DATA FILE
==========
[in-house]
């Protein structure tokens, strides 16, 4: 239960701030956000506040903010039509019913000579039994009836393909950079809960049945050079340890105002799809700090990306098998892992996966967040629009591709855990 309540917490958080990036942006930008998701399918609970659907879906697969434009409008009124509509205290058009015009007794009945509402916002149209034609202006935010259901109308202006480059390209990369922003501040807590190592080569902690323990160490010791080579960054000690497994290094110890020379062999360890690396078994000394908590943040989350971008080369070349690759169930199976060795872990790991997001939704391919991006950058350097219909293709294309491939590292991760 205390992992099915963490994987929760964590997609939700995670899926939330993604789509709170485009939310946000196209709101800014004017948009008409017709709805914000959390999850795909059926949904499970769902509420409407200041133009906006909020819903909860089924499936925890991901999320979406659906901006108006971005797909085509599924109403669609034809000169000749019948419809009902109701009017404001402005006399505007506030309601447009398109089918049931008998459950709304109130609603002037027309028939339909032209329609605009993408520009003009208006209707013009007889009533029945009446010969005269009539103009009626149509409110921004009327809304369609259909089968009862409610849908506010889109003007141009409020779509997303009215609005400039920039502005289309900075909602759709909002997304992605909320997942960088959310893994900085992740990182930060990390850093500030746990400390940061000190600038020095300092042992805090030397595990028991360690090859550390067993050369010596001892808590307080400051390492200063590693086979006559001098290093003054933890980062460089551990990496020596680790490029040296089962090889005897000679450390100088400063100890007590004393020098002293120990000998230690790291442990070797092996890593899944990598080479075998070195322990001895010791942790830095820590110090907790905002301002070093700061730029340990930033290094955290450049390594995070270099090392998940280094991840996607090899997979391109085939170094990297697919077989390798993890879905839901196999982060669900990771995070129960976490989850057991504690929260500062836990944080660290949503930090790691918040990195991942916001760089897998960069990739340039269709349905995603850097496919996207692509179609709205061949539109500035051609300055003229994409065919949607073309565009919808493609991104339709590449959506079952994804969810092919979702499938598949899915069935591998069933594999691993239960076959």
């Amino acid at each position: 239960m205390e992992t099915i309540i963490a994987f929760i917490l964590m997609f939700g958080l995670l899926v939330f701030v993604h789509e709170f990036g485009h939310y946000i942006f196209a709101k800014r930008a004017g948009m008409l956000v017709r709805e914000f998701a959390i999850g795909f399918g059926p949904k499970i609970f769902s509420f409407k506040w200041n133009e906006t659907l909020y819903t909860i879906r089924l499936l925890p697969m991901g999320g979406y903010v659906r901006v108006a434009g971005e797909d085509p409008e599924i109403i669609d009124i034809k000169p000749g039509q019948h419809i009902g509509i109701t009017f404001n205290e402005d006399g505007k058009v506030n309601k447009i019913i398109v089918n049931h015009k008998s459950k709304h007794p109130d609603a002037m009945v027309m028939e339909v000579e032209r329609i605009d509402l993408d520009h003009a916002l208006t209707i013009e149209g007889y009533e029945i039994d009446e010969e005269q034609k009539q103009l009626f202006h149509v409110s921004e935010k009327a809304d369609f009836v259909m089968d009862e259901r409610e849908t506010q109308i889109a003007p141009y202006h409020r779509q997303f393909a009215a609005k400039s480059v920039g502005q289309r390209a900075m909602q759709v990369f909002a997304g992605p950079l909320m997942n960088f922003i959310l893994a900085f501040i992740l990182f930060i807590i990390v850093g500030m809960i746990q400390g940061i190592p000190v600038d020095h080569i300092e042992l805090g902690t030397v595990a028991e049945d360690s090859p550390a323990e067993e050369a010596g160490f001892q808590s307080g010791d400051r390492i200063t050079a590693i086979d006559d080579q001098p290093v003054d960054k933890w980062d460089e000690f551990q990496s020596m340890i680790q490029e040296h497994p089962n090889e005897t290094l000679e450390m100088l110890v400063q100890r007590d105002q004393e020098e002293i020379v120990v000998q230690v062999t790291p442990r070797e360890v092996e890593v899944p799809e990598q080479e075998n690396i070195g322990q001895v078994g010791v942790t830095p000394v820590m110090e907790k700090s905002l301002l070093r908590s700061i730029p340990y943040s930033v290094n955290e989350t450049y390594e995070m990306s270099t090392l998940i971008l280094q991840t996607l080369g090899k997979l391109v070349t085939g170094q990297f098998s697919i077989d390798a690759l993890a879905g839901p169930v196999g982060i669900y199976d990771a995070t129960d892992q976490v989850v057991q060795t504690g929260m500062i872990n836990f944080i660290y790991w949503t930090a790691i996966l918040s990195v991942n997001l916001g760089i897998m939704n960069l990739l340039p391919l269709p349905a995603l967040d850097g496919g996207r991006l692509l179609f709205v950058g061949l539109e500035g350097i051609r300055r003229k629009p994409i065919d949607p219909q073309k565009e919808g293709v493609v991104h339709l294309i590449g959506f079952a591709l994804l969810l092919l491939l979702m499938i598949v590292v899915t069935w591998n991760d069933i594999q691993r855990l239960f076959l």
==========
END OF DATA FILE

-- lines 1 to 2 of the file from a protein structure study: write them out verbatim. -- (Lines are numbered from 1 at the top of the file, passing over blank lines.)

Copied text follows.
[in-house]
């Protein structure tokens, strides 16, 4: 239960701030956000506040903010039509019913000579039994009836393909950079809960049945050079340890105002799809700090990306098998892992996966967040629009591709855990 309540917490958080990036942006930008998701399918609970659907879906697969434009409008009124509509205290058009015009007794009945509402916002149209034609202006935010259901109308202006480059390209990369922003501040807590190592080569902690323990160490010791080579960054000690497994290094110890020379062999360890690396078994000394908590943040989350971008080369070349690759169930199976060795872990790991997001939704391919991006950058350097219909293709294309491939590292991760 205390992992099915963490994987929760964590997609939700995670899926939330993604789509709170485009939310946000196209709101800014004017948009008409017709709805914000959390999850795909059926949904499970769902509420409407200041133009906006909020819903909860089924499936925890991901999320979406659906901006108006971005797909085509599924109403669609034809000169000749019948419809009902109701009017404001402005006399505007506030309601447009398109089918049931008998459950709304109130609603002037027309028939339909032209329609605009993408520009003009208006209707013009007889009533029945009446010969005269009539103009009626149509409110921004009327809304369609259909089968009862409610849908506010889109003007141009409020779509997303009215609005400039920039502005289309900075909602759709909002997304992605909320997942960088959310893994900085992740990182930060990390850093500030746990400390940061000190600038020095300092042992805090030397595990028991360690090859550390067993050369010596001892808590307080400051390492200063590693086979006559001098290093003054933890980062460089551990990496020596680790490029040296089962090889005897000679450390100088400063100890007590004393020098002293120990000998230690790291442990070797092996890593899944990598080479075998070195322990001895010791942790830095820590110090907790905002301002070093700061730029340990930033290094955290450049390594995070270099090392998940280094991840996607090899997979391109085939170094990297697919077989390798993890879905839901196999982060669900990771995070129960976490989850057991504690929260500062836990944080660290949503930090790691918040990195991942916001760089897998960069990739340039269709349905995603850097496919996207692509179609709205061949539109500035051609300055003229994409065919949607073309565009919808493609991104339709590449959506079952994804969810092919979702499938598949899915069935591998069933594999691993239960076959």